Larry The Cable Guy is a human Rorschach blot. How audiences respond to him tends to say something about how they perceive class, race, comedy, and popular culture. When you look at Larry, what do you see? A noble, down-to-earth, working-class hero, or the personification of loathsome white trash? Truth-telling populist hero or pandering phony? Larry can be a divisive figure. But with his first solo cinematic vehicle, he provides common ground for people across all social and political strata, who will probably agree that Larry The Cable Guy: Health Inspector isn't worth the celluloid it's printed on.


In spite of its title, Health Inspector isn't a Nickel And Dimed-like exposé in which a wealthy comedian goes undercover as both a health inspector and a cable-delivery man to see how hard it is to get by on an honest day's labor. Instead, it's a cynical hicksploitation romp in which Larry plays an outrageous health inspector who lives by his own rules. He's constantly pissing off his glowering, angry boss (Thomas Wilson) with his irreverent, free-spirited ways, but Wilson can't argue with Larry's results, even as he saddles his overachieving employee with a wildly mismatched partner. Sound familiar? But if there's humor to be gleaned from shifting all the mismatched buddy-cop movie clichés onto the health-inspection field, the movie sure doesn't find it.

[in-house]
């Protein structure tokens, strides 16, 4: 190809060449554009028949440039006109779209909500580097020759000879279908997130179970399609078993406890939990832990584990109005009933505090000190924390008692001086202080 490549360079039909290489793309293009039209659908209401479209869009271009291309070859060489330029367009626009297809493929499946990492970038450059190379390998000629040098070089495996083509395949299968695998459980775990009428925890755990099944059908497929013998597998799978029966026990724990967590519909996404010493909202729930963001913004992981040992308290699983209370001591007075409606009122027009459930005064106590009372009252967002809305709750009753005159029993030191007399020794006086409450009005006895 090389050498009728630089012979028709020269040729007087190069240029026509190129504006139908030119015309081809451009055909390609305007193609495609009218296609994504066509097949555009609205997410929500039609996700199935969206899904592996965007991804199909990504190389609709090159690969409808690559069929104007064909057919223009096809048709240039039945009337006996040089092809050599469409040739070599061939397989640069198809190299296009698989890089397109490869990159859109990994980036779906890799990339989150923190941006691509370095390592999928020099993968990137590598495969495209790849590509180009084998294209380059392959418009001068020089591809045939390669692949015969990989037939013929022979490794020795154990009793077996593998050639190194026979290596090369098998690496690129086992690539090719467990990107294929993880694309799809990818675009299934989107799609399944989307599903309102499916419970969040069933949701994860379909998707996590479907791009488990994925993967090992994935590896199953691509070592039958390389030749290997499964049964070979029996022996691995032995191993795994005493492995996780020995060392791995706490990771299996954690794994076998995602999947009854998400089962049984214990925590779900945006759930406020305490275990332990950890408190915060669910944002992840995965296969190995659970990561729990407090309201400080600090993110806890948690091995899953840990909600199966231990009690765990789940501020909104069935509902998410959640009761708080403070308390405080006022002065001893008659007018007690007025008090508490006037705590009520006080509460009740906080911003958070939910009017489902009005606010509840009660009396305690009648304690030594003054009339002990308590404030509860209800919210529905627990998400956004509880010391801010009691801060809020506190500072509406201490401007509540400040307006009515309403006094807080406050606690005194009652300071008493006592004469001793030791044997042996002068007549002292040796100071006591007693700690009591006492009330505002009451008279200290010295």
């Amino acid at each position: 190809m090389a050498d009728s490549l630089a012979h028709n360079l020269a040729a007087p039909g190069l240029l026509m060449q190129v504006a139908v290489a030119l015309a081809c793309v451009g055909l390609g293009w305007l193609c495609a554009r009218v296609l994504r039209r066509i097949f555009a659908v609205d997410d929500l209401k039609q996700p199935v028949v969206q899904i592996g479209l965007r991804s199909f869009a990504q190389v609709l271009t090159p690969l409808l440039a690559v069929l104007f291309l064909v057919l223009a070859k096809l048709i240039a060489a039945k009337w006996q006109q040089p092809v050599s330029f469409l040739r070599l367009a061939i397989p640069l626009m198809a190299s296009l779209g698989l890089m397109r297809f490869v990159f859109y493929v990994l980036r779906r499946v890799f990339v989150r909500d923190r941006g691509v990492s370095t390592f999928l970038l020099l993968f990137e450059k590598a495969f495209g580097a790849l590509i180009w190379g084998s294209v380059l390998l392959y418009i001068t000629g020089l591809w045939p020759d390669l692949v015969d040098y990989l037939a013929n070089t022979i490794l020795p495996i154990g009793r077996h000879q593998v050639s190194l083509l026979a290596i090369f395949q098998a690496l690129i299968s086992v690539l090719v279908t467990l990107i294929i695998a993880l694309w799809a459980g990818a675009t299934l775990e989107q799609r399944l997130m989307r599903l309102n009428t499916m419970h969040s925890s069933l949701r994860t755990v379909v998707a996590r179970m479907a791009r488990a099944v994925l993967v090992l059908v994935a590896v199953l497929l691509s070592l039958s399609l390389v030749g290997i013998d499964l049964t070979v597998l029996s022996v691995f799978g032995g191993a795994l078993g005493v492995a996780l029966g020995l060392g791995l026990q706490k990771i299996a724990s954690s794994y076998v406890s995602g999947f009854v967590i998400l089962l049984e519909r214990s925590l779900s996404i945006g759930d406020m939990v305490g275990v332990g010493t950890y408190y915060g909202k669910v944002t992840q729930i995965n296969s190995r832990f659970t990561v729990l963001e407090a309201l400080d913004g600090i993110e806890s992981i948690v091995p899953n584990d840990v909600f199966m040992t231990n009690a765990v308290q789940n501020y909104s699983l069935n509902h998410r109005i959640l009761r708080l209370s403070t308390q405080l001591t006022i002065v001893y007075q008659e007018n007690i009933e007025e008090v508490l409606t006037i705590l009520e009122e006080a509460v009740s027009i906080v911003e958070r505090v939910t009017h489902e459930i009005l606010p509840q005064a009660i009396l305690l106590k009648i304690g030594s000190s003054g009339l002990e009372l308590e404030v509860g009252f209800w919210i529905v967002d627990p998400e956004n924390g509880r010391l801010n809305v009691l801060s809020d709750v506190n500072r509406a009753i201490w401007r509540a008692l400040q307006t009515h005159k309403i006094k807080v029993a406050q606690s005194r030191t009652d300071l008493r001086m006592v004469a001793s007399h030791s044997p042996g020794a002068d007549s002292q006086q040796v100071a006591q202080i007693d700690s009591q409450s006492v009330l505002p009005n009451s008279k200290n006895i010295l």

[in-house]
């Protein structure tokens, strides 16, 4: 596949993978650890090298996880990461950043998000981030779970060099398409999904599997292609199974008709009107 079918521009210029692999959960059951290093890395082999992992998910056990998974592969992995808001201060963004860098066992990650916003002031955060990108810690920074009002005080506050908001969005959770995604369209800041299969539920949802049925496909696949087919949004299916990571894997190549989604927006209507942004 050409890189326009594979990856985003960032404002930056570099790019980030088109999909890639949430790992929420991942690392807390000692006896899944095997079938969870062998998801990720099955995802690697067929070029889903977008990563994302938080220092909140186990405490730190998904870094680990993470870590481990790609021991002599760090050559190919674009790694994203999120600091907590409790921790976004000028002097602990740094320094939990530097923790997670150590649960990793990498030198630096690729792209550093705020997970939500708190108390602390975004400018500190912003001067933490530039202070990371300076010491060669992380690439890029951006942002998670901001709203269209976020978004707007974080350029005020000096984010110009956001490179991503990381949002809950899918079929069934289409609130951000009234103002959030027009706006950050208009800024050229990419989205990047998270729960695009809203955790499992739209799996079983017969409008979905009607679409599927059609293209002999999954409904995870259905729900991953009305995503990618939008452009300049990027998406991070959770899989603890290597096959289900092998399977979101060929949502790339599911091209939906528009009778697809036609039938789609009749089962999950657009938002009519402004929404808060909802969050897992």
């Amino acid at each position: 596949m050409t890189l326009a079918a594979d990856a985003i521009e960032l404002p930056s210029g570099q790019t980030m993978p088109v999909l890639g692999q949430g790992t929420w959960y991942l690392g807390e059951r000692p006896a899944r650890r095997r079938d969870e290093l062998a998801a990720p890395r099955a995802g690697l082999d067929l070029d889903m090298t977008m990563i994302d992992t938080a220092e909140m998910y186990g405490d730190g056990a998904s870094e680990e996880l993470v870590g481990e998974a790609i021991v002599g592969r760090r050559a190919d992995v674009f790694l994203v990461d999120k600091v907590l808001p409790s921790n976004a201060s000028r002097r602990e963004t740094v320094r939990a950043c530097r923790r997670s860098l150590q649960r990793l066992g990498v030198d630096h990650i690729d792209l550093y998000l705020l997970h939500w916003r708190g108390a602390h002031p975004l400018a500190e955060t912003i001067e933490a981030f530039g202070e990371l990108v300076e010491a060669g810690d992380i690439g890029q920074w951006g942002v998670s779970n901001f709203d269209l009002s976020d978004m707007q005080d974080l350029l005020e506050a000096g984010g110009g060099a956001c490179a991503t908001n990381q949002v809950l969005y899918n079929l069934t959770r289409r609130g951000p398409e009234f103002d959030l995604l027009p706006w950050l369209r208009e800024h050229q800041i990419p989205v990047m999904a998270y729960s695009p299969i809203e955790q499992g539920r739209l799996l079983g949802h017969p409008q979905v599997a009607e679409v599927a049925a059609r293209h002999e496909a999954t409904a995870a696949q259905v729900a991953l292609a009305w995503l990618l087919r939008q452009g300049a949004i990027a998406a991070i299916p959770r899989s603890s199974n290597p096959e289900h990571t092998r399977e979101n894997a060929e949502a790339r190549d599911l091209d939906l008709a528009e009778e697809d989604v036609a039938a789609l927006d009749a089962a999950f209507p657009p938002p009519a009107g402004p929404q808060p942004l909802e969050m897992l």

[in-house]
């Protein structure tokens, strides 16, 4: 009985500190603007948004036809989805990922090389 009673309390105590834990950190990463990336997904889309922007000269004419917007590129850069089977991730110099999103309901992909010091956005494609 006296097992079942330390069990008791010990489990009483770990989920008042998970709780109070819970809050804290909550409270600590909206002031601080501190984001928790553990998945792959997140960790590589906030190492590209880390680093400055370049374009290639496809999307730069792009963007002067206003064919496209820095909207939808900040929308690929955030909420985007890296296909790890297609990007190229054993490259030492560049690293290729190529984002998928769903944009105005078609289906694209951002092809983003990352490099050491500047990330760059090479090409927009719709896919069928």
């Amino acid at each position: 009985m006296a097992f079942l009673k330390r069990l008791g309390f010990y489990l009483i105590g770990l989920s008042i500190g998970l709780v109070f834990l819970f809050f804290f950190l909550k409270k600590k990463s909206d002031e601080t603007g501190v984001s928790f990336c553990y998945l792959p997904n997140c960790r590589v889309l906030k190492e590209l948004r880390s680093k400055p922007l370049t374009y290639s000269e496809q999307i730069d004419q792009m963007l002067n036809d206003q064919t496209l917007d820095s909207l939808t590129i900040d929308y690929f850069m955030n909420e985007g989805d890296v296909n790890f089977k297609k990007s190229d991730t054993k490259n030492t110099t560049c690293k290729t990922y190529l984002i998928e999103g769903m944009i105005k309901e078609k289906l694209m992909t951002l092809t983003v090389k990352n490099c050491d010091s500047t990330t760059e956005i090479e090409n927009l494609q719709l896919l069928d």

And though Mr. Git-R-Done isn't just the name above the title, but the name in the title, a starring role in what can only generously be considered a movie doesn't automatically make him a leading man. It'd be tempting to call Larry the Ernest of his generation, but that'd be a grave insult to Jim Varney's enduring legacy. Compared to Larry—a grating, baby-faced butterball with all the magnetism and charisma of an Applebee's night manager—Varney was the second coming of Jimmy Stewart. Laughing at this turkey might not necessarily make you a redneck, but it sure does make you easily amused.